A Tea Party of Two Legged Snakes 

 The Two Legged Snakes who call themselves the Tea Party grossly (mis)associate themselves with the principles of the American Revolution …. when nothing could be further from the truth. Their Tea Party is not a justifiable rebellion against taxes collected to benefit a distant aristocracy and is no less a fantasy than the tea parties little girls have with their dolls and pretend friends. Only this one is uglier, louder and brimming with simplistic, snaky sophistry such as misassociation, baiting and reinventing history. 

This (supposedly) ‘grass roots’ political movement’s recent use of the term ‘gangster government’ to characterize President Obama’s administration demonstrates their use of the Two Legged Snake (people who use sophistry and other manipulations) technique of misassociation. There is no demonstrable connection between President Obama and gangsters. But the association doesn’t sound good and, in fact, surely sounds mighty scary to the Fox news audience, who unquestioningly believe what they’ve been told by their favorite conservative pundit. Associating President Obama with gangster culture is ridiculously out of bounds and engenders another Two Legged Snake manipulative technique: baiting.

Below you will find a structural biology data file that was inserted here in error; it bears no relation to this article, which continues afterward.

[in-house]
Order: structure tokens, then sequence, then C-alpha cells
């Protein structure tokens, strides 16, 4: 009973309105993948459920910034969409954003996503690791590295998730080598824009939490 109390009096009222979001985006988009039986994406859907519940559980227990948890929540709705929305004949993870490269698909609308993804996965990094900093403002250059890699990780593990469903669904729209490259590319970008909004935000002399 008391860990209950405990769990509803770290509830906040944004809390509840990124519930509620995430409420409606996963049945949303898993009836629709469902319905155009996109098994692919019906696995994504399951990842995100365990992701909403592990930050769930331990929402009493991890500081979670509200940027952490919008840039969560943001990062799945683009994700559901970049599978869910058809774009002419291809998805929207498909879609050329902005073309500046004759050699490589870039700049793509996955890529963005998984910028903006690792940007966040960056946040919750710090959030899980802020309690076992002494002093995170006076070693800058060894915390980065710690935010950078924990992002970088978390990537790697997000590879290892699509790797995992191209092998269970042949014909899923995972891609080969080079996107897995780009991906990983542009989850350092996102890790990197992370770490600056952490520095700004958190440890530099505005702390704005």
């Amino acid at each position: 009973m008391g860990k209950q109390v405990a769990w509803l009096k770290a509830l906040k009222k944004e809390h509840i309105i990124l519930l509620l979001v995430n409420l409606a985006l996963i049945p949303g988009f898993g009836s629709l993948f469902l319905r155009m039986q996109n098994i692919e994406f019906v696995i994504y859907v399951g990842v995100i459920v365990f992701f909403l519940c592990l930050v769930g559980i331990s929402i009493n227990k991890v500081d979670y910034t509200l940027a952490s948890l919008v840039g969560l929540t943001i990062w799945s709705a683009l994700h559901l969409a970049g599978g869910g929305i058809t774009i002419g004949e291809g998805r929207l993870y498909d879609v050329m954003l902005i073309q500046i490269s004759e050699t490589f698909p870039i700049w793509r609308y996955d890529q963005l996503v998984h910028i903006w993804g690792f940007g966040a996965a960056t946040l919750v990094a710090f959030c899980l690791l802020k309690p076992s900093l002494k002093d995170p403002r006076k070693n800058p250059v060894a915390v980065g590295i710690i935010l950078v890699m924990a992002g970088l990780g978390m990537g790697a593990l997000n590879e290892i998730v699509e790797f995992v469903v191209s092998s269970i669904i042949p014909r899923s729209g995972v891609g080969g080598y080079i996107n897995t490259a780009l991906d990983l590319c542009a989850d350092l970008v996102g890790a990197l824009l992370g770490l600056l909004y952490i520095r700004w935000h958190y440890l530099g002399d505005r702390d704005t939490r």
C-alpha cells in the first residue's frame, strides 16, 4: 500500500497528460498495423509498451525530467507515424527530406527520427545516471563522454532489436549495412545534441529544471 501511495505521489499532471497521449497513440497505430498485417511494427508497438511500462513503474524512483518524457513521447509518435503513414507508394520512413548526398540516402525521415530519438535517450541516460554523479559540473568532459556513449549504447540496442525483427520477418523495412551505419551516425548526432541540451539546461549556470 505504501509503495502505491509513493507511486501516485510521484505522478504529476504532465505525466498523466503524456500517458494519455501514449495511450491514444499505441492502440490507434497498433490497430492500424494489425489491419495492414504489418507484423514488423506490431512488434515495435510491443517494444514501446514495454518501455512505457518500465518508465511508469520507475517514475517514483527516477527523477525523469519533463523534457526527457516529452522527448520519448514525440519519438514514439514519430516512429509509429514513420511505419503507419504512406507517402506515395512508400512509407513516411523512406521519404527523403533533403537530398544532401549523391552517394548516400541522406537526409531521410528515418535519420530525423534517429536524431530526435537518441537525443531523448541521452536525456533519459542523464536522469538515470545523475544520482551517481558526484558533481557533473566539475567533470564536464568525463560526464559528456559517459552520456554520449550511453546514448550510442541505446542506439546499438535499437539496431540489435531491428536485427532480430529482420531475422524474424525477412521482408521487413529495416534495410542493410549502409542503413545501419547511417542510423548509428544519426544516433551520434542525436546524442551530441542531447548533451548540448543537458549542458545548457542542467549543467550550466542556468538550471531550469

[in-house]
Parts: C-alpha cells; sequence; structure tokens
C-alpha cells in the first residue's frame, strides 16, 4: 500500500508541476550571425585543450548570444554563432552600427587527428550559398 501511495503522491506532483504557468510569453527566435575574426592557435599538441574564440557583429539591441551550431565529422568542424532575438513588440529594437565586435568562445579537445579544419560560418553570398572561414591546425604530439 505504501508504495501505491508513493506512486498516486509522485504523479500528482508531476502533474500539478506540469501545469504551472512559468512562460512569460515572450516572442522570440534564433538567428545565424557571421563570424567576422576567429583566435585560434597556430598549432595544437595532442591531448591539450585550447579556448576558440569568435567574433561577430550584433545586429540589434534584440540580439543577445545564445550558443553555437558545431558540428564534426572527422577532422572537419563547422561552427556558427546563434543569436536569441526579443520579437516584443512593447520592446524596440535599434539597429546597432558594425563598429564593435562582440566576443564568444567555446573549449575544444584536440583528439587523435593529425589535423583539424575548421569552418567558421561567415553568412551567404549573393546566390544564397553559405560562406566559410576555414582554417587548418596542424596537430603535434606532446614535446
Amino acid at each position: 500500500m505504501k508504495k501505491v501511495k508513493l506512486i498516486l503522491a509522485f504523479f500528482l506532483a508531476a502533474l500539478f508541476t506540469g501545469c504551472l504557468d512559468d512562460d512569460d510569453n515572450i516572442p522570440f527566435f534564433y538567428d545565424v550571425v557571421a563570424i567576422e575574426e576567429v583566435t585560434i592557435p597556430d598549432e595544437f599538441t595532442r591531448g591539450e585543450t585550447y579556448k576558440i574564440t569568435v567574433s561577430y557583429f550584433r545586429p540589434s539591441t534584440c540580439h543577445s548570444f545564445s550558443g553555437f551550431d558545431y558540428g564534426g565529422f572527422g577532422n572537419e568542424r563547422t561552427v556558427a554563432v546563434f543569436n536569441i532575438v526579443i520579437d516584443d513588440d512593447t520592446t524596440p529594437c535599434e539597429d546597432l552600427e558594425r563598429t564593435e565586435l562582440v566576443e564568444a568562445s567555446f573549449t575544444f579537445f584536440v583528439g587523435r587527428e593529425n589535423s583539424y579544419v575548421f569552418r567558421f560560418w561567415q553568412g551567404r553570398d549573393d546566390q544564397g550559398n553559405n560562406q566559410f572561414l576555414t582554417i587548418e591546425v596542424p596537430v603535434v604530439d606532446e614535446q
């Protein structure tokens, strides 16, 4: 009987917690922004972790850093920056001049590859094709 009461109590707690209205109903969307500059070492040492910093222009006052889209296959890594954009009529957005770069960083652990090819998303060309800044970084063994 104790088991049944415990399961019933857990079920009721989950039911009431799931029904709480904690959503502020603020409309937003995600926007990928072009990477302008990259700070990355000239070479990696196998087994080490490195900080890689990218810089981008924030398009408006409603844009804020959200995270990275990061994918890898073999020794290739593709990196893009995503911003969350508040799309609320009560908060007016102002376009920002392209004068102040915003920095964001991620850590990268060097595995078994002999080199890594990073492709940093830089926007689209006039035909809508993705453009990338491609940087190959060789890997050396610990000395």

Baiting is making outlandish statements in an attempt to access the more primitive parts of our brains that are reactive and ‘animalistic’, the ‘fight or flight’ area. The higher brain stem locations that are more suited for analysis are largely bypassed because of the loud emotional reaction to the outrageous bombast. Because their opponents are too pissed off to think straight it’s then easier to draw them into a catch phrase battle where volume is more important than making sense. And that’s a battle they can win. 
 

 The Tea Party and others of their ilk will continue to use these techniques and more as long as they have an unwitting, dupable audience. The task for those of us who can see this blatantly manipulative sophistry is to help our fellow Americans see it as well.

Slack/2010

 
 


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